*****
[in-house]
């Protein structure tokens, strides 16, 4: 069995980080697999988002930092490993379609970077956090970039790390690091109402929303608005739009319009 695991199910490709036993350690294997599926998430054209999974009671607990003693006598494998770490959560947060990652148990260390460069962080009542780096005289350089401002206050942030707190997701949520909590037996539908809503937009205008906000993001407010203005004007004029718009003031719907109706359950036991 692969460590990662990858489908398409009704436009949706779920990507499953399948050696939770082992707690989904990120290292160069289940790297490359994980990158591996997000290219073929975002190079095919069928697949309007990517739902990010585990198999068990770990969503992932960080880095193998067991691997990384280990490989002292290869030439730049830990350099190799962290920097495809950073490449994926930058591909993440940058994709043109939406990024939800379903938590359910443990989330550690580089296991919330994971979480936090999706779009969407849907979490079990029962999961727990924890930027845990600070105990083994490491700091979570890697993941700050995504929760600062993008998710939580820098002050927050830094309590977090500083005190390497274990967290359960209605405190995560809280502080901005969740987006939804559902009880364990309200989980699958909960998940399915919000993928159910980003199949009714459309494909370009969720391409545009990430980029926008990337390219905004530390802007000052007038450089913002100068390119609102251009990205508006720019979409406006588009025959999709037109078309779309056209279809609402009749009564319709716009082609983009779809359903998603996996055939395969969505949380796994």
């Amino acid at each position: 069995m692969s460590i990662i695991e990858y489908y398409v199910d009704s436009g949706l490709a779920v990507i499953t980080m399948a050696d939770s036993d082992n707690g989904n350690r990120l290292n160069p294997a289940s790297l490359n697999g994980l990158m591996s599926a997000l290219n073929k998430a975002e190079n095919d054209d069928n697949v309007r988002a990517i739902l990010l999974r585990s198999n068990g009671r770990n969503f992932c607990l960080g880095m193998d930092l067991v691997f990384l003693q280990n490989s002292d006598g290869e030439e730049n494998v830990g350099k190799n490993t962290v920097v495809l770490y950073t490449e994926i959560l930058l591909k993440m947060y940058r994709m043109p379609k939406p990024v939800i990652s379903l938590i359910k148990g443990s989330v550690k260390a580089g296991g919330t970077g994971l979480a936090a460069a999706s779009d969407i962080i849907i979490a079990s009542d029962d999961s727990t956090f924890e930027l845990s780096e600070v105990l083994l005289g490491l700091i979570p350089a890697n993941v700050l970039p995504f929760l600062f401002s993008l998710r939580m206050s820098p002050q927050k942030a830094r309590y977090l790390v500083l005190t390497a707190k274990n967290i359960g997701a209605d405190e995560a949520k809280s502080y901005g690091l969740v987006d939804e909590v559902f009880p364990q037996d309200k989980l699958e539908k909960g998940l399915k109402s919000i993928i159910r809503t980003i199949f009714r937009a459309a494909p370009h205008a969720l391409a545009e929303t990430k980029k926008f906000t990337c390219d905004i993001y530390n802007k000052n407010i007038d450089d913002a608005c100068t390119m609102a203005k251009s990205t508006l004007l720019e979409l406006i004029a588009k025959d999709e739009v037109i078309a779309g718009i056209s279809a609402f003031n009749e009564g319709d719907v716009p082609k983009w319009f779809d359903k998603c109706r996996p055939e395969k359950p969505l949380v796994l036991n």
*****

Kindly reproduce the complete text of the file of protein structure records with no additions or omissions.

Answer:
[in-house]
């Protein structure tokens, strides 16, 4: 069995980080697999988002930092490993379609970077956090970039790390690091109402929303608005739009319009 695991199910490709036993350690294997599926998430054209999974009671607990003693006598494998770490959560947060990652148990260390460069962080009542780096005289350089401002206050942030707190997701949520909590037996539908809503937009205008906000993001407010203005004007004029718009003031719907109706359950036991 692969460590990662990858489908398409009704436009949706779920990507499953399948050696939770082992707690989904990120290292160069289940790297490359994980990158591996997000290219073929975002190079095919069928697949309007990517739902990010585990198999068990770990969503992932960080880095193998067991691997990384280990490989002292290869030439730049830990350099190799962290920097495809950073490449994926930058591909993440940058994709043109939406990024939800379903938590359910443990989330550690580089296991919330994971979480936090999706779009969407849907979490079990029962999961727990924890930027845990600070105990083994490491700091979570890697993941700050995504929760600062993008998710939580820098002050927050830094309590977090500083005190390497274990967290359960209605405190995560809280502080901005969740987006939804559902009880364990309200989980699958909960998940399915919000993928159910980003199949009714459309494909370009969720391409545009990430980029926008990337390219905004530390802007000052007038450089913002100068390119609102251009990205508006720019979409406006588009025959999709037109078309779309056209279809609402009749009564319709716009082609983009779809359903998603996996055939395969969505949380796994």
């Amino acid at each position: 069995m692969s460590i990662i695991e990858y489908y398409v199910d009704s436009g949706l490709a779920v990507i499953t980080m399948a050696d939770s036993d082992n707690g989904n350690r990120l290292n160069p294997a289940s790297l490359n697999g994980l990158m591996s599926a997000l290219n073929k998430a975002e190079n095919d054209d069928n697949v309007r988002a990517i739902l990010l999974r585990s198999n068990g009671r770990n969503f992932c607990l960080g880095m193998d930092l067991v691997f990384l003693q280990n490989s002292d006598g290869e030439e730049n494998v830990g350099k190799n490993t962290v920097v495809l770490y950073t490449e994926i959560l930058l591909k993440m947060y940058r994709m043109p379609k939406p990024v939800i990652s379903l938590i359910k148990g443990s989330v550690k260390a580089g296991g919330t970077g994971l979480a936090a460069a999706s779009d969407i962080i849907i979490a079990s009542d029962d999961s727990t956090f924890e930027l845990s780096e600070v105990l083994l005289g490491l700091i979570p350089a890697n993941v700050l970039p995504f929760l600062f401002s993008l998710r939580m206050s820098p002050q927050k942030a830094r309590y977090l790390v500083l005190t390497a707190k274990n967290i359960g997701a209605d405190e995560a949520k809280s502080y901005g690091l969740v987006d939804e909590v559902f009880p364990q037996d309200k989980l699958e539908k909960g998940l399915k109402s919000i993928i159910r809503t980003i199949f009714r937009a459309a494909p370009h205008a969720l391409a545009e929303t990430k980029k926008f906000t990337c390219d905004i993001y530390n802007k000052n407010i007038d450089d913002a608005c100068t390119m609102a203005k251009s990205t508006l004007l720019e979409l406006i004029a588009k025959d999709e739009v037109i078309a779309g718009i056209s279809a609402f003031n009749e009564g319709d719907v716009p082609k983009w319009f779809d359903k998603c109706r996996p055939e395969k359950p969505l949380v796994l036991n």